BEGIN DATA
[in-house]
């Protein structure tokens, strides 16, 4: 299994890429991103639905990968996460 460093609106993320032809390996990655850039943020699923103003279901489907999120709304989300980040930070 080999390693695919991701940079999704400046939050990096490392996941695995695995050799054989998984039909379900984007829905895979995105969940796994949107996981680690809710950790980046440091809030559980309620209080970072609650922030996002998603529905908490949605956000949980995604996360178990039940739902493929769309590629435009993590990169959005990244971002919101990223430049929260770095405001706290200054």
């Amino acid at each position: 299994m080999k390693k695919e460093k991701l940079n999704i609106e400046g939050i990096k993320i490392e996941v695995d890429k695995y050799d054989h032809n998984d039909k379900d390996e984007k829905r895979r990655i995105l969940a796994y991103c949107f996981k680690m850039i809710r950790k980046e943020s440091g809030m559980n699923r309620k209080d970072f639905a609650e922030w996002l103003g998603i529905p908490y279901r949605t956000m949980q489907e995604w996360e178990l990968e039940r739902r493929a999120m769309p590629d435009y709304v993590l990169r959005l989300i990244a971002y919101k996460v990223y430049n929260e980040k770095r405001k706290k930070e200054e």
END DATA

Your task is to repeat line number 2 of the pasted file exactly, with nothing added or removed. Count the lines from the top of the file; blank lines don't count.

């Protein structure tokens, strides 16, 4: 299994890429991103639905990968996460 460093609106993320032809390996990655850039943020699923103003279901489907999120709304989300980040930070 080999390693695919991701940079999704400046939050990096490392996941695995695995050799054989998984039909379900984007829905895979995105969940796994949107996981680690809710950790980046440091809030559980309620209080970072609650922030996002998603529905908490949605956000949980995604996360178990039940739902493929769309590629435009993590990169959005990244971002919101990223430049929260770095405001706290200054």